Evoking the atmosphere of early-nineteenth-century New Orleans and the deadly aftermath of the San Domingo slave revolution, this historical novel begins as its protagonist puzzles over the seemingly prophetic dream of an aged black praline seller in the famous Place d'Armes. Paul Marchand, a free man of color living in New Orleans in the 1820s, is despised by white society for being a quadroon, yet he is a proud, wealthy, well-educated man. In this city where great wealth and great poverty exist side by side, the richest Creole in town lies dying. The family of the aged Pierre Beaurepas eagerly, indeed greedily, awaits disposition of his wealth. As the bombshell of Beaurepas's will explodes, an old woman's dream takes on new meaning, and Marchand is drawn ever more closely into contact with a violently racist family. Bringing to life the entwined racial cultures of New Orleans society, Charles Chesnutt not only writes an exciting tale of adventure and mystery but also makes a provocative comment on the nature of racial identity, self-worth, and family loyalty.
Although he was the first African-American writer of fiction to gain acceptance by America's white literary establishment, Charles W. Chesnutt (1858-1932) has been eclipsed in popularity by other writers who later rose to prominence during the Harlem Renaissance. Recently, this pathbreaking American writer has been receiving an increasing amount of attention. Two of his novels, Paul Marchand, F.M.C. (completed in 1921) and The Quarry (completed in 1928), were considered too incendiary to be published during Chesnutt's lifetime. Their publication now provides us not only the opportunity to read these two books previously missing from Chesnutt's oeuvre but also the chance to appreciate better the intellectual progress of this literary pioneer. Chesnutt was the author of many other works, including The Conjure Woman & Other Conjure Tales, The House Behind the Cedars, The Marrow Tradition, and Mandy Oxendine. Princeton University Press recently published To Be an Author: Letters of Charles W. Chesnutt, 1889-1905 (edited by Joseph R. McElrath, Jr., and Robert C. Leitz, III).
Originally published in 1999.
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Paul Marchand, F. M. C.
By Charles W. Chesnutt, Dean McWilliams
PRINCETON UNIVERSITY PRESSCopyright © 1999 Princeton University Press
All rights reserved.
In the Vieux Carré
TOWARD THE end of the first quarter of the nineteenth century, New Orleans, the little city planted on the banks of the Mississippi, was in the full tide of a newborn prosperity. Always French at heart, in spite of the successive strains of alien humanity which penetrated and mingled with its population—Spanish, Indian, African, English, Irish, American—it had been nearly a score of years under the government of the United States. Eight or ten years before, General Jackson, defeating the British in a famous battle, had firmly established the American influence, and made the word "Yankee" a symbol of respect, instead of, as formerly, a term of suspicion and reproach. Prosperity had followed the incorporation of the colony into the Republic. From 1812 to 1821 the population had nearly doubled. The Mississippi swarmed with steamboats, laden with cotton and sugar from the up river districts, destined for shipment to Europe or the North. The old city walls had been torn down, the moat filled up and converted into boulevards. From a sleepy, slow, but picturesque provincial French town, with a Spanish veneer, the Crescent City had been swept into the current of American life, and pulsed and throbbed with the energy of the giant young nation of the West.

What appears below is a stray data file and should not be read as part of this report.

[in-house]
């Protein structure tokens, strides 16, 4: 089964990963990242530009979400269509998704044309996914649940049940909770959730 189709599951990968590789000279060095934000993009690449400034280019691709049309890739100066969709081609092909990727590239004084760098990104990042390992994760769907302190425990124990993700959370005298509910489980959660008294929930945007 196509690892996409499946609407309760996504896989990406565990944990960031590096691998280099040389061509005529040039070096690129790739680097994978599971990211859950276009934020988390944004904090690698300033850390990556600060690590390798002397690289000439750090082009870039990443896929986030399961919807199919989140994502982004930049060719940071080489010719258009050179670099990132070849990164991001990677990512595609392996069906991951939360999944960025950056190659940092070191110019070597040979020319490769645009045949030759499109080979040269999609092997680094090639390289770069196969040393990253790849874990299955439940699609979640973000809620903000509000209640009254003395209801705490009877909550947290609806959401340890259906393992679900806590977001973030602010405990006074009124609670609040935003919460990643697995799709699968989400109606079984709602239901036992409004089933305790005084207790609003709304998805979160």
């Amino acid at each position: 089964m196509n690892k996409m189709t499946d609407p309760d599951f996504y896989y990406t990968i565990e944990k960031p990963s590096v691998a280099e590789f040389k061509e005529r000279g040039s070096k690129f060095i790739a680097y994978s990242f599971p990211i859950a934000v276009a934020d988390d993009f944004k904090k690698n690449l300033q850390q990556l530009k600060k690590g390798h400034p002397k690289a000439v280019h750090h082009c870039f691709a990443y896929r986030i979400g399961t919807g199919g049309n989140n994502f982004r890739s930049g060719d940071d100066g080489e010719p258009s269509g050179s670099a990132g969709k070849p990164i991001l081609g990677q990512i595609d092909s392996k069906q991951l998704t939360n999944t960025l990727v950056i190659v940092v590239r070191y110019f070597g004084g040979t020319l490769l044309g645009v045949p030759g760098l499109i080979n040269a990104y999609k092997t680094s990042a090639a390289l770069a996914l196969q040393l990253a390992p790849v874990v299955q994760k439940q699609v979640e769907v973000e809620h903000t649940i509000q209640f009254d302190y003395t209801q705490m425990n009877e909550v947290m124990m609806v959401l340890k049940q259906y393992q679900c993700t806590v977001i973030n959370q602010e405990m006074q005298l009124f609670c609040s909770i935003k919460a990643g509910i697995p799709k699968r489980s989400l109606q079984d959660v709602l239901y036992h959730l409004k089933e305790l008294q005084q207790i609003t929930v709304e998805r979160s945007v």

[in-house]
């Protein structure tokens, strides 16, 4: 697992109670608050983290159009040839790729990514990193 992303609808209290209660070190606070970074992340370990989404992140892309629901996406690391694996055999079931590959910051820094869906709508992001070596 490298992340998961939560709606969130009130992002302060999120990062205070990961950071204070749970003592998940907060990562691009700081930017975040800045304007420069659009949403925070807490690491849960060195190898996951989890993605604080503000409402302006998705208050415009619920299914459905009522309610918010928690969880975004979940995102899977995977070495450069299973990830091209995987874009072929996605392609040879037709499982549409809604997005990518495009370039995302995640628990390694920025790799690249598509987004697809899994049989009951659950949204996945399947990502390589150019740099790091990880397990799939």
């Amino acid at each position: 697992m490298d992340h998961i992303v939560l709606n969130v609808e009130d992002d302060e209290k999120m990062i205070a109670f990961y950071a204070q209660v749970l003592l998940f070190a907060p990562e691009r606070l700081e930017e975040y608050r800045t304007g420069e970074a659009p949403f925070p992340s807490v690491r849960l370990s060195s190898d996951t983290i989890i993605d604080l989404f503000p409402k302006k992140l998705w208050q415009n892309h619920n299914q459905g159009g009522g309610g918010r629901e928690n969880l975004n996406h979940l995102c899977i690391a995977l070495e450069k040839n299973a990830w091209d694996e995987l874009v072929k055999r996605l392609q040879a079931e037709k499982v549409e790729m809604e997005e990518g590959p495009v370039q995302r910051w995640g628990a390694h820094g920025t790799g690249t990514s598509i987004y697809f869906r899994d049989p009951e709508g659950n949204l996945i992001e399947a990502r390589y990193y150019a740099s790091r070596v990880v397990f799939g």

Nevertheless, these changes were in many respects as yet merely superficial. The great heart of the community—the thoughts, the feelings, the customs, the prejudices, the religion of the people—remained substantially unchanged. The current was swifter, but the water was the same. The Americans, while tolerated socially, were still a class apart, though by virtue of their superior energy and genius for politics they were rapidly becoming the ruling class. The Creoles had their own very proud and exclusive society. They had resented the Spanish dominion; they were not yet quite reconciled to the American occupation. They were the professional men and the owners of land and slaves, the rentiers, or gentlemen of independent income.
Descending by easy grades, there were the people of color—octoroons, quadroons, mulattoes—many of them small tradesmen, a few of them large merchants or planters, and more than one the inheritor of substantial means from a white father or grandfather—an inferior but not entirely degraded class. A battalion of free colored men, for instance, had served gallantly in the War of 1812, and had won the praise of the commander-in-chief; while the quadroon women were famous for their beauty and their charm, neither of which could have existed without some friendly encouragement. At the basis of all lay the black slaves, whose arduous and unrequited toil, upon the broad, deep-soiled plantations of indigo, rice, cotton and sugar cane, furnished the wherewithal to maintain the wealth and luxury of the capital.